The LX100 is a large-sensor compact thatâ€™s designed to appeal to enthusiasts. It features the dedicated physical controls for shutter speed, aperture and exposure compensation, as well as a built-in viewfinder thatâ€™s similar to what youâ€™d find on a larger, interchangeable lens camera. While it remains fairly compact, it’s not what you would call pocketable.
Still Imaging Performance
The LX100 isnâ€™t the best in any particular category, but it is incredibly well rounded. Like many other enthusiast-level compacts, it trades its pocketablilty for improved image quality and shooting ergonomics. Although this tradeoff doesnâ€™t always work out for the best, we found its results more than justify its size. For these reason, the Panasonic Lumix DMC-LX100 is our Top Ten Reviews Bronze Award winner.
The best compact digital cameras nearly always feature sensors that are considered relatively large for their class. Much like the megapixel race of days gone by, manufacturers are squeezing increasingly large sensors into ever-shrinking devices. Unlike the megapixel craze, however, sensors can actually make a big difference in image quality.
The LX100 features one of the largest sensors in our lineup and, unsurprisingly, it’s also one of the top performers in sensor testing. According to the independent test results at dxomark.com, it was rated at ISO 553 for low-light performance, 12.5 Evs for dynamic range and 22.3 bits for color depth.
These scores arenâ€™t the best weâ€™ve seen, but they are all securely above average. This means that youâ€™ll be hard-pressed to find a compact whose sensor performs much better. In fact, there are only two cameras in our lineup that might â€“ one is considerably more expensive, and the other is significantly lacking in other categories.
The Leica lens on this camera complements its larger sensor well, and its large maximum aperture helps to further improve low-light performance. At f/1.7, this lens exposes the sensor to more light than most other compacts, and it also allows you to narrow your depth of field for more focused, professional-looking photographs. This lens just makes images look good.
If you enjoy macro photography, itâ€™s important to note that this lens is also capable of focusing very close. Portrait-lovers, however, may be disappointed to learn that its lens falls just shy of the traditional 85-135mm portraiture focal length.
With a 24-75mm lens, image stabilization and a 49-point autofocus, this compact is among the best in our lineup for sports and action photography. The zoom lens, although not the longest on our list, allows you to get in close on the action, while the autofocus system and image stabilization work very well to keep your images sharp.
Its continuous shooting drive mode is also the second fastest on our lineup, coming in at 11 frames per second. Speeds like this, combined with its quick autofocus, means youâ€™re more likely to get the right shot at the right moment.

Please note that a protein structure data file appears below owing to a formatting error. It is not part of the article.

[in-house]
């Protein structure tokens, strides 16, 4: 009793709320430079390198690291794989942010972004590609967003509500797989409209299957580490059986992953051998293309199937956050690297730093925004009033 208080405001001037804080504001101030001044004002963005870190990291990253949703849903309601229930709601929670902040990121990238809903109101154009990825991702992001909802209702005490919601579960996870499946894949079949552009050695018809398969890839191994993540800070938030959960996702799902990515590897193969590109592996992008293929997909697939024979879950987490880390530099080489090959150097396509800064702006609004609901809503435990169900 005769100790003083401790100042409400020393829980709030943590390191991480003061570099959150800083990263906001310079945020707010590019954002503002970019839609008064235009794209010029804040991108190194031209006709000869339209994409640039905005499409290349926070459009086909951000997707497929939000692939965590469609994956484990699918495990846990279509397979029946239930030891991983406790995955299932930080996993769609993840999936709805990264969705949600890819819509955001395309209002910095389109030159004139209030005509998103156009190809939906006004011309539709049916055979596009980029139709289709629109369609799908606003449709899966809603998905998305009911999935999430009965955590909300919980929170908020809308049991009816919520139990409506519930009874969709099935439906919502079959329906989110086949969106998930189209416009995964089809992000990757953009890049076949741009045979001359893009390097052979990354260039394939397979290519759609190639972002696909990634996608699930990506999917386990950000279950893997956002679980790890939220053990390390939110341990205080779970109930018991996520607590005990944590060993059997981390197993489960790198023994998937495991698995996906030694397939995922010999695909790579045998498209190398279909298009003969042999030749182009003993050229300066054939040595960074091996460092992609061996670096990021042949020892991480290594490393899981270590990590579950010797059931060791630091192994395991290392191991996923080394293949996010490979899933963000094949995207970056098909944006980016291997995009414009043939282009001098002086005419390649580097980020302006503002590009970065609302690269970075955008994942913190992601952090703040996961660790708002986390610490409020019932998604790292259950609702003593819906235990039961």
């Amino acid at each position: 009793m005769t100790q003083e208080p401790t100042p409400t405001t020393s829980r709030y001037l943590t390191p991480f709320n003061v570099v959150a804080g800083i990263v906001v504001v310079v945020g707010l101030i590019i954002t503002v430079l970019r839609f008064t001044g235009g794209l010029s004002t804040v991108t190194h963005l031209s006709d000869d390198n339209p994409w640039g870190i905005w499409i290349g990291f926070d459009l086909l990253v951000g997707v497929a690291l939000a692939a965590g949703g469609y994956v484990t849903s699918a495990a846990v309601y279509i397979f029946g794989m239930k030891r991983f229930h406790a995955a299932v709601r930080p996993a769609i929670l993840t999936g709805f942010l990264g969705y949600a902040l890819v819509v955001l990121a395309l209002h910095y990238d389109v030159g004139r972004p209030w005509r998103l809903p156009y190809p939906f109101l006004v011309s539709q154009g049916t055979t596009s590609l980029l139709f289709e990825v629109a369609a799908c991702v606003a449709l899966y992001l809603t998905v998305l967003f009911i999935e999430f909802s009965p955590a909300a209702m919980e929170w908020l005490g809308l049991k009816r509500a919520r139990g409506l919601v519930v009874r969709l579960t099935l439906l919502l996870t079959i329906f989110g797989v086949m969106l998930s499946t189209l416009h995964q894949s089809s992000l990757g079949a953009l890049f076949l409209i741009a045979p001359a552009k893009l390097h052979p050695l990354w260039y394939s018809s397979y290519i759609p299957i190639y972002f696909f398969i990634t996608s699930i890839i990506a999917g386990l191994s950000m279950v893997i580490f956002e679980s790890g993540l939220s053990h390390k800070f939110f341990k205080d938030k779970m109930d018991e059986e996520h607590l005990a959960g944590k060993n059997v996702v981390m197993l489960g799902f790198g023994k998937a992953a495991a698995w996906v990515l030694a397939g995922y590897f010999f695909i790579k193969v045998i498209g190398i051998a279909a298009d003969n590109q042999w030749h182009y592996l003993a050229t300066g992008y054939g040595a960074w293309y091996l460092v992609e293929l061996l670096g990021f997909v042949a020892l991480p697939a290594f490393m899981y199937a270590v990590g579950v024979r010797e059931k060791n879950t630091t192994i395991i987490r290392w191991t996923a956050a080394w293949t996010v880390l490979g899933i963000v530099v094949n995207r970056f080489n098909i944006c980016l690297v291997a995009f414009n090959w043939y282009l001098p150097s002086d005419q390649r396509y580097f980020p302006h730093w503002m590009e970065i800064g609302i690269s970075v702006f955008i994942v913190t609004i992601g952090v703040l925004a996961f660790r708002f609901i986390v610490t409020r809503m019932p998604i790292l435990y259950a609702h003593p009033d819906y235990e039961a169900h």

This camera is designed beautifully; it’s simple, yet functional. Sure, it’s a little larger and heavier than average and its battery life, at 300 shots per charge, isnâ€™t great compared to others. But when considering its sensor size, control layout and lens quality, itâ€™s actually quite impressive that these issues arenâ€™t worse.
This compact digital camera has a viewfinder, so you can shoot squint-free in any light. And thanks to sophisticated external controls, you can adjust settings, like shutter speed, aperture and exposure compensation, without having to lift your eye from the viewfinder to delve into complicated menus. If you prefer to take pictures point-and-shoot style with an LCD screen, you can do that too. However, you may find the screen’s inability to articulate limiting.
At first glance, it appears as though this camera has it all. There is, however, one thing missing from its seemingly flawless design: a built-in flash. While built-in flashes have never been exceedingly popular among photographers, sometimes they can mean the difference between a decent shot and a dark and blurry grain-fest. Although it loses some convenience points, Panasonic does include an external flash that slides into the LX100s hot shoe.
The LX100 boasts great image quality and a solid design, but it doesnâ€™t stop there. This compact also happens to be one of the most fully featured cameras on our lineup.
Built-in Wi-Fi is rapidly transforming from a novelty feature to an expected utility in modern compacts. And though the implementation of Wi-Fi is often sketchy at best, it can be useful. Like most compacts, the LX100 requires that you download a dedicated application to access its Wi-Fi functionality. Once downloaded, you can pair your phone or tablet with your cameras to transfer photos, adjust settings, record video and take photos remotely.
Help & Support
The camera also sports popular features like panorama, HDR and other creative exposure modes. Its video capture performance is perhaps its most impressive feature. No other camera in our lineup can outdo its 4k maximum resolution; most cameras, even cameras twice its size, are still limited to 1080p shooting.
Panasonicâ€™s website is a great resource for information about your camera. The website has downloadable manuals, both basic and advanced, as well as a quick access guide. Despite having a FAQs section, however, we couldnâ€™t find any FAQs for this particular model.
Fortunately, Panasonic has many avenues to contact the company with questions. Whether you prefer email, phone, social media or live chat, you shouldnâ€™t have too much trouble finding answers.
The LX100 is a multifaceted camera that has many strengths yet no real specialty. For this reason, it is one of the most widely appealing cameras in our lineup. You can find more compact options, and you can even find cameras with better image quality. Yet few cameras balance size, controls and quality quite as well as the Panasonic Lumix DMC-LX100.